“Apple sold a record 51 million iPhones in the fourth quarter of 2013, but acknowledged it had underestimated the appeal of the flagship iPhone 5S, making some analysts question the new two-model strategy and arguing that Apple had erred in pricing the iPhone 5C,” Gregg Keizer reports for Computerworld. “‘Cook signaled a couple of things on the call,’ said Ezra Gottheil, an analyst with Technology Business Research, in an interview after Apple wrapped up its conference call with Wall Street on Monday. ‘He essentially said, ‘Oops, the 5C was a mistake.””
“During that call, CEO Tim Cook acknowledged, albeit in carefully-couched terms, that the mix of iPhones sold had included a larger percentage of the top-dollar iPhone 5S than Apple had anticipated,” Keizer reports. “‘It was the first time we’d ever run that particular play before, and demand percentage turned out to be different than we thought. We sold more 5S than we expected,’ Cook said, tacitly admitting that the other model, the lower-priced iPhone 5C, under-performed.”
“In September, Apple unveiled two new iPhones for the first time, the top-end iPhone 5S and the middle-tier 5C. The latter was a repackaged iPhone 5 in a colorful plastic case that was priced $100 less than the 5S,” Keizer reports. “While Apple never splits out iPhone sales by model, the jump in the ASP (average selling price) strongly hints that the mix tilted toward the iPhone 5S. The smartphone’s ASP jumped from $577 in 2013’s third quarter to $637 in the fourth and nearly matched Q4 2012’s $642. While that was good for Apple’s bottom line — it booked $13.1 billion in net profit, equal to what it recorded in the same quarter the year prior — it made some wonder about the iPhone 5C strategy… ‘I think that the next time they bring up a less-expensive iPhone, they’ll use a bigger price separation between that and the newest,’ said Gottheil.”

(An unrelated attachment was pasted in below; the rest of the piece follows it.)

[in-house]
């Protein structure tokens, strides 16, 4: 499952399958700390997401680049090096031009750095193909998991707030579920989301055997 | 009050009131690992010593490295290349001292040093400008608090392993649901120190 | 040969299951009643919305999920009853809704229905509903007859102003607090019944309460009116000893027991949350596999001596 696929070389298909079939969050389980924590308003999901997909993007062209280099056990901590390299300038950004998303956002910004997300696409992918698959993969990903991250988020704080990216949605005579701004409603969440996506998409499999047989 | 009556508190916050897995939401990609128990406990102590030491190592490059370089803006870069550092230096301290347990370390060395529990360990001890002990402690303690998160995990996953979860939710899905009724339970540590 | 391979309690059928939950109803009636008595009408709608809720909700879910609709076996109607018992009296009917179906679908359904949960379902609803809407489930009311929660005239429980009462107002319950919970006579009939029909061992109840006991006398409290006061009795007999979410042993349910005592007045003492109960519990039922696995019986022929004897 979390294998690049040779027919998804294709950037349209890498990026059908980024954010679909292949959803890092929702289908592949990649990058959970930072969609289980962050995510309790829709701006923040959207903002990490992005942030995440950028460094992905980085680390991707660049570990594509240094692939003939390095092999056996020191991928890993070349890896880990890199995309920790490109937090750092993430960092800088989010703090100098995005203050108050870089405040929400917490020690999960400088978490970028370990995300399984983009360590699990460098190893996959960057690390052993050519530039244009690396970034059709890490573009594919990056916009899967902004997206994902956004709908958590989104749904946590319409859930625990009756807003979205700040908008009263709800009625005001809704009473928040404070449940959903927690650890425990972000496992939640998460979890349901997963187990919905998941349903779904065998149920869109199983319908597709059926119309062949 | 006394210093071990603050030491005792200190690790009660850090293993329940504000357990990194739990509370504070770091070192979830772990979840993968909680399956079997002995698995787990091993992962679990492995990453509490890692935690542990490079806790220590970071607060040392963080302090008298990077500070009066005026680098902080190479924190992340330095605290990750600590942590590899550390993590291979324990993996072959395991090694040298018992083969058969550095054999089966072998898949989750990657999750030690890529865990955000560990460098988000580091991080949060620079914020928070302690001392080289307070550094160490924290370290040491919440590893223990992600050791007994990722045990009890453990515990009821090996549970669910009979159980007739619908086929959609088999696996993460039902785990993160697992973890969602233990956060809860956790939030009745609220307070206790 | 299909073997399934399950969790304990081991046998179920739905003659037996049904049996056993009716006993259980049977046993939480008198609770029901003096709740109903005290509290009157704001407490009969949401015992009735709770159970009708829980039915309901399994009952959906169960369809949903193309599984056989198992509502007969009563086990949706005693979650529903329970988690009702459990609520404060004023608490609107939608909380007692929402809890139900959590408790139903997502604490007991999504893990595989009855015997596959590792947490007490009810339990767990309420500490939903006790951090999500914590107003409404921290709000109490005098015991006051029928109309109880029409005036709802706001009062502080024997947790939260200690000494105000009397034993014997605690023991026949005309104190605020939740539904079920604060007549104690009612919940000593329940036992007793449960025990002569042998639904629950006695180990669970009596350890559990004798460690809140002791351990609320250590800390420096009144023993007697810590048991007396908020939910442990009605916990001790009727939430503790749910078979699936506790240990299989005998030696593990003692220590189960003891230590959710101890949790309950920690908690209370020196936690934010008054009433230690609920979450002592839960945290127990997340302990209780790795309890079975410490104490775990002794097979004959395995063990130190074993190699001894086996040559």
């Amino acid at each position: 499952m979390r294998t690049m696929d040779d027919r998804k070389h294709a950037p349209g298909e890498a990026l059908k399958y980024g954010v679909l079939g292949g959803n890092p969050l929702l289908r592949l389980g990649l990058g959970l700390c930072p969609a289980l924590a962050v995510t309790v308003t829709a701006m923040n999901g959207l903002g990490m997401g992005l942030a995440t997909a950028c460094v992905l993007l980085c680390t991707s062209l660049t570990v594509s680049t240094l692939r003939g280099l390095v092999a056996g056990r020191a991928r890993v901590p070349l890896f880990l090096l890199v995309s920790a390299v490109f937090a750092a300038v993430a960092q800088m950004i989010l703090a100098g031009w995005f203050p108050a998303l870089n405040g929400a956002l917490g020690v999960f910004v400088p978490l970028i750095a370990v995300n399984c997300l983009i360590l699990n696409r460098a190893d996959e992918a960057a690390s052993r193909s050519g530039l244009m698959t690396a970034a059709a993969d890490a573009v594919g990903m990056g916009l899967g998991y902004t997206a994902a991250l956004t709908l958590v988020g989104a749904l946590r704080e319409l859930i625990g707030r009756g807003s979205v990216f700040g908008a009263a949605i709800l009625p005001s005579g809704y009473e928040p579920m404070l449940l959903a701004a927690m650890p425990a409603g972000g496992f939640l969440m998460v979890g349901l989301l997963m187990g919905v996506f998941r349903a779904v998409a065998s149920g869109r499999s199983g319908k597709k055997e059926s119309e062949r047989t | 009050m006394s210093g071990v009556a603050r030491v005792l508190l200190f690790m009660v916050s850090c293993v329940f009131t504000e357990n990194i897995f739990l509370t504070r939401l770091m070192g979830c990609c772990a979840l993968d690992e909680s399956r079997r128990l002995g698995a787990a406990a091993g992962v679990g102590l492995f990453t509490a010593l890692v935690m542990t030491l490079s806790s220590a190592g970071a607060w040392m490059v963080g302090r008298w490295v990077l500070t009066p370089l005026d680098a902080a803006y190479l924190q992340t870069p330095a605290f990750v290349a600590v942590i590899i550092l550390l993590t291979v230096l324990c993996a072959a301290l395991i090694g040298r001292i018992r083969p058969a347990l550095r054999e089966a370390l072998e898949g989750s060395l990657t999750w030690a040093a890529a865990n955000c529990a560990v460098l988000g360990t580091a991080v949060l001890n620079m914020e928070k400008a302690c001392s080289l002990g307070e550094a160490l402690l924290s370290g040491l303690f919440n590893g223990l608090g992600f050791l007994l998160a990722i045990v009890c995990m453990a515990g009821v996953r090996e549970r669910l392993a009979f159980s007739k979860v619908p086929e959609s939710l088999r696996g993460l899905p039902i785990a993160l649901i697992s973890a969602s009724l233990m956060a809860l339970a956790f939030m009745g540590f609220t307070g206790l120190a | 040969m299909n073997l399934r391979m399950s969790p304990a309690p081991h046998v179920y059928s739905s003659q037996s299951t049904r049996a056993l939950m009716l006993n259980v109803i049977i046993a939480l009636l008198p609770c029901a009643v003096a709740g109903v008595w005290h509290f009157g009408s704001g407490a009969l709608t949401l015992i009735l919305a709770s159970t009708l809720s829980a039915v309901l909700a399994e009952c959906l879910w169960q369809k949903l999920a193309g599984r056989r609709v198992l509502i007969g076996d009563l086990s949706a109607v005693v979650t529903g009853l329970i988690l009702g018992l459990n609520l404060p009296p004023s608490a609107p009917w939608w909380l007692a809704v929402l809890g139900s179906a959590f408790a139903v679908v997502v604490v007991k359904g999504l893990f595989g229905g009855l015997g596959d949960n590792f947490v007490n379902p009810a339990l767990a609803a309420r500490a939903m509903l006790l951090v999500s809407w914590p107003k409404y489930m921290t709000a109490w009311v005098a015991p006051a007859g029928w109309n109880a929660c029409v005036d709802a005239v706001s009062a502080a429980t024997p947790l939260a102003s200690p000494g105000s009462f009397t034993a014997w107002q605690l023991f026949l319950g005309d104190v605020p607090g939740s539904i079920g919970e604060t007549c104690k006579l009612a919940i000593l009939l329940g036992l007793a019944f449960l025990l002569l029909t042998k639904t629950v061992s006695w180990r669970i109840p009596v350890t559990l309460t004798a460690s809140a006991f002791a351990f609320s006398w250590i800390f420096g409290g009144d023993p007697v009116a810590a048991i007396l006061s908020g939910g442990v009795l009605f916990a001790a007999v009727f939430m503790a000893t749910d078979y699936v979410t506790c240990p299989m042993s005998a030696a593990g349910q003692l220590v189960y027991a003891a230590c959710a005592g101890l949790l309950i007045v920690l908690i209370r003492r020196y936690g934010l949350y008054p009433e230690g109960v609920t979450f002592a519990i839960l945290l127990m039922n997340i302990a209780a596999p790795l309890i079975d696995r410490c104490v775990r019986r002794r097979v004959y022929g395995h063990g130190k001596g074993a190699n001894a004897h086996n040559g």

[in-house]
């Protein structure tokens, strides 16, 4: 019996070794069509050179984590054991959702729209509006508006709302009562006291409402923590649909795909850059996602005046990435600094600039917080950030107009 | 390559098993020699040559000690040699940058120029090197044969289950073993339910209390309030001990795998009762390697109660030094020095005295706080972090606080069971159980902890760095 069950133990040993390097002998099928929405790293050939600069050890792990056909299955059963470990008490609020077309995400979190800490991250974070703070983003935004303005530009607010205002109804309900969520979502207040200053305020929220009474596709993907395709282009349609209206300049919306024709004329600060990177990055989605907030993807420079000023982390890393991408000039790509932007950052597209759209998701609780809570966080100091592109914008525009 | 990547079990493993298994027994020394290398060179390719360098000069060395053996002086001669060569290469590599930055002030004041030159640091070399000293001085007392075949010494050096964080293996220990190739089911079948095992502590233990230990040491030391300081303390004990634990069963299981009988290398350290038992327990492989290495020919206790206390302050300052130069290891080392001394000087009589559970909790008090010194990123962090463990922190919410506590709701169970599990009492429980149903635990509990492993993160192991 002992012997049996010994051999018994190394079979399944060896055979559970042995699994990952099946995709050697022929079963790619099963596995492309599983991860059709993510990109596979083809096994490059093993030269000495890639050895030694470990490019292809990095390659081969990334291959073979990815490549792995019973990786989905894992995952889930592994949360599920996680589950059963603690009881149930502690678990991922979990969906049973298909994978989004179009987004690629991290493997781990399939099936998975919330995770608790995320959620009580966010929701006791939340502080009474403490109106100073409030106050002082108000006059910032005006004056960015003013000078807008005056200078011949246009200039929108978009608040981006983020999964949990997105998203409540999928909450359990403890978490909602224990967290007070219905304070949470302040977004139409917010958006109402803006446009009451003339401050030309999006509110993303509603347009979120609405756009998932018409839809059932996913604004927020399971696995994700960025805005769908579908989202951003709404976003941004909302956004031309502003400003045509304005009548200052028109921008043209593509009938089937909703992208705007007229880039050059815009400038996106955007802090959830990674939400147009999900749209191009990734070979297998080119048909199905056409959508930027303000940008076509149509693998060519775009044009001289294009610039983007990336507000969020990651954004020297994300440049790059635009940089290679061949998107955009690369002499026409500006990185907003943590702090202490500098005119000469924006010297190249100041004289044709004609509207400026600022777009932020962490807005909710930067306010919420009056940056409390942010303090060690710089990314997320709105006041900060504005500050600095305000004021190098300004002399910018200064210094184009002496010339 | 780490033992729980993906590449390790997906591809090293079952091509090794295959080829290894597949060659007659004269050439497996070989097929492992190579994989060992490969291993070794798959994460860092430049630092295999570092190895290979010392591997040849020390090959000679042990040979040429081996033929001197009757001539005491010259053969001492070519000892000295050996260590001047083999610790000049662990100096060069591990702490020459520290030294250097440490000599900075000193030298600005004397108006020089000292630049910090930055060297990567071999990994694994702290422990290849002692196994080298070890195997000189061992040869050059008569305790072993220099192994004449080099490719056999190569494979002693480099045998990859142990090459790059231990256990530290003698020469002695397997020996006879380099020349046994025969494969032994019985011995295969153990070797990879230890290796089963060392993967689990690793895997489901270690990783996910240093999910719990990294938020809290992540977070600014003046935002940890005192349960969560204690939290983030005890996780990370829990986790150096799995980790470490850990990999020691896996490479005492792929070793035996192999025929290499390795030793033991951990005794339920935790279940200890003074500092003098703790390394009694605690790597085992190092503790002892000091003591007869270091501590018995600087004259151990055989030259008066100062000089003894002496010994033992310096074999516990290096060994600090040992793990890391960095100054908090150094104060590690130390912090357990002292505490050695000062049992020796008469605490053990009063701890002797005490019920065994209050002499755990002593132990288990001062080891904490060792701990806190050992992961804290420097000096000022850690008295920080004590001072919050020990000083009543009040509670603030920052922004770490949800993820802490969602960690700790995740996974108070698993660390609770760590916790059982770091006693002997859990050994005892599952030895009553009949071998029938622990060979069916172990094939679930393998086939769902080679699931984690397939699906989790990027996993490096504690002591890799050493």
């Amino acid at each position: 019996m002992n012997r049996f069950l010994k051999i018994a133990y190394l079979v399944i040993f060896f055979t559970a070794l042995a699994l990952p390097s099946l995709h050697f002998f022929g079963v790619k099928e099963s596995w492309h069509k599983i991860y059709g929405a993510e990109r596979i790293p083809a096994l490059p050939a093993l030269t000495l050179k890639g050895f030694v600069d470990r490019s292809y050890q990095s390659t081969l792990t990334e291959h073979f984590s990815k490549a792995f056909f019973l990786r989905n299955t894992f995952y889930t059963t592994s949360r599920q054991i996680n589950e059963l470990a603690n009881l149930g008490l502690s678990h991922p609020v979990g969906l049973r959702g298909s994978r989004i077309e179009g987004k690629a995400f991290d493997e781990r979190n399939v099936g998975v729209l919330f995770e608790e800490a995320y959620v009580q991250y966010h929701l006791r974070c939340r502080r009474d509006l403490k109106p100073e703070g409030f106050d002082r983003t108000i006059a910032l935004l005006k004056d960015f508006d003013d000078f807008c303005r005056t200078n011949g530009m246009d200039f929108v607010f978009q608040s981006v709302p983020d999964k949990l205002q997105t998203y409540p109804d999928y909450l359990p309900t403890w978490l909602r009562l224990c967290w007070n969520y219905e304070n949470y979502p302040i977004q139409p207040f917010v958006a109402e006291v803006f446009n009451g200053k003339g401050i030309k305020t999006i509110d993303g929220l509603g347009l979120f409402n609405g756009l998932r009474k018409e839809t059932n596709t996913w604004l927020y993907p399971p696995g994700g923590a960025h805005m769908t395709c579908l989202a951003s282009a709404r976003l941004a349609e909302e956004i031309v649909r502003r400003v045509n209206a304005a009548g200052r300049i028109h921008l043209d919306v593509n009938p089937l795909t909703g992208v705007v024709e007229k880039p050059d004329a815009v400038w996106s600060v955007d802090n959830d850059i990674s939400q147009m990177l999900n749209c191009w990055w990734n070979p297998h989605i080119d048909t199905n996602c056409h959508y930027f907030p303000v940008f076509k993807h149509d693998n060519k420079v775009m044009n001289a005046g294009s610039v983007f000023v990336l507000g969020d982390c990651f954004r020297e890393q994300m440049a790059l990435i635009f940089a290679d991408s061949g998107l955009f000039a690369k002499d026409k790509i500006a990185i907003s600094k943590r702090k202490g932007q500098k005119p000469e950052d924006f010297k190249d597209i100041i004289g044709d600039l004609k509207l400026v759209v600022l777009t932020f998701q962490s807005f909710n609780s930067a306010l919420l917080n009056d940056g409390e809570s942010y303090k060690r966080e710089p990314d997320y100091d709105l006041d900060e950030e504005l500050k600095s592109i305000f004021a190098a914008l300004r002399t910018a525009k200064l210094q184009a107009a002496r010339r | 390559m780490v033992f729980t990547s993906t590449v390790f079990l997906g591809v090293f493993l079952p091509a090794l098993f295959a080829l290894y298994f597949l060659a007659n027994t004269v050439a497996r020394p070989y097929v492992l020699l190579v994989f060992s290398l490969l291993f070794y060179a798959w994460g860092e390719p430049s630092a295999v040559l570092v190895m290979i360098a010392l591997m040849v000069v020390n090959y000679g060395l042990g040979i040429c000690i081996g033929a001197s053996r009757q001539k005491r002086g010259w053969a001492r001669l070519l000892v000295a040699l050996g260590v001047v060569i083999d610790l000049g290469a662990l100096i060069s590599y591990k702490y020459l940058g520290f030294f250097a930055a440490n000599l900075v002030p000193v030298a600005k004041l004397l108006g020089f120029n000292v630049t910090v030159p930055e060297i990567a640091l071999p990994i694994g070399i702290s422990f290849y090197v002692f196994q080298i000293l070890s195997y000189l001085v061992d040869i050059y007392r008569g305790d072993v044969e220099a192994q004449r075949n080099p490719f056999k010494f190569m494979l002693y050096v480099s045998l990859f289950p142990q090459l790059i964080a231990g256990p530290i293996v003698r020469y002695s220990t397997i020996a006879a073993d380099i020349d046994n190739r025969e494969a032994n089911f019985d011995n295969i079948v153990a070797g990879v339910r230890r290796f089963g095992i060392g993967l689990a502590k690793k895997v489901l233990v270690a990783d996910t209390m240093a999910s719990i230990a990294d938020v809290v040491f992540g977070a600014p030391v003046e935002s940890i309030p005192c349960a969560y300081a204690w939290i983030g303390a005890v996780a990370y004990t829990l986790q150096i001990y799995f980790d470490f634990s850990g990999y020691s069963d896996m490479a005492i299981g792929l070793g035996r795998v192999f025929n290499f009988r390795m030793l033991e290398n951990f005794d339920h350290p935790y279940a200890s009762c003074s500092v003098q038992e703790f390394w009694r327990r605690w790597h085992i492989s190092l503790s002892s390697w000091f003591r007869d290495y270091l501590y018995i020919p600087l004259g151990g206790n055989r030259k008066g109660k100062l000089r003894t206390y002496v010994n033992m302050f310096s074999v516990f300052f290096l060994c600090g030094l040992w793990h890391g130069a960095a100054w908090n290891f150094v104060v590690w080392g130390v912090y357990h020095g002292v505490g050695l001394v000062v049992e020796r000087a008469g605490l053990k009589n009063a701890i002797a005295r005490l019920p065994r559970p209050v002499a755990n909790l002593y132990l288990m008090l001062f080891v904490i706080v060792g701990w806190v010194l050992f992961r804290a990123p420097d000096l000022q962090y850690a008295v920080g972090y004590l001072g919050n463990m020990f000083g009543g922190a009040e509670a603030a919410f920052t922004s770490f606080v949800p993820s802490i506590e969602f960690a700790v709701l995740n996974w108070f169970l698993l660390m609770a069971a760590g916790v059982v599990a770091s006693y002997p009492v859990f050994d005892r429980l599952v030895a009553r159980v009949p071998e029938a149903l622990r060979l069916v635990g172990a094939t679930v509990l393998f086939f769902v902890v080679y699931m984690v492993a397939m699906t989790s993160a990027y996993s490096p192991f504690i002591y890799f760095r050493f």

Read more in the full article here.
MacDailyNews Take: That Apple didn’t see this obvious issue with the iPhone 5c pricing/feature set indicates there may be a issue with Apple management’s vision.
The iPhone 5s is separated from iPhone 5c in many ways: Touch ID fingerprint recognition, materials quality, the camera’s larger 8MP sensor with 1.5µ pixels, ƒ/2.2 aperture, dual LED True Tone flash, Burst mode, slo-mo video, improved video stabilization, a 64GB option, and, of course, the A7 chip with 64-bit architecture and M7 motion coprocessor.
Unless you’re allergic to aluminum and/or fine craftsmanship, there is no reason why anyone who can afford an iPhone would not buy an iPhone 5s (unless you’re buying a first iPhone for your son or daughter). Even then, if you want a brightly colored polycarbonate phone or some feeling of extra protection from drops and dings, slap a plastic case on the iPhone 5s. There, it almost weighs as much as the 5c now.
The bulk of any smartphone cost is the data, not the phone.
Am I missing something or is the price difference between the iPhone 5s and the iPhone 5c too insignificant to ever consider opting for the 5c?
Why the hell would anyone buy an iPhone 5c instead of an iPhone 5s?
It seems to me that Apple is using the iPhone 5c as a tool to push buyers to the 5s (well, at least those buyers who can grasp a simple value equation).
Once Apple gets the customer to the websites or into the stores and the prospective buyer can see and/or hold both phones and learn that they’re only separated by a mere $100, my guess is that Apple figures they’ll have plenty of upsales occurring. Upsales that will boost Apple’s iPhone margins nicely. — SteveJack, “Why would anyone buy an iPhone 5c instead of an iPhone 5s?” – September 10, 2013 (the day both iPhones were revealed)
Was iPhone 5c the cause of Apple’s woes? – January 28, 2014
MacDailyNews presents live notes from Apple’s Q114 Conference Call – January 27, 2014
Apple beats Street with record quarterly revenue, record iPhone and iPad unit sales – January 27, 2014
Why would anyone buy an iPhone 5c instead of an iPhone 5s? – September 10, 2013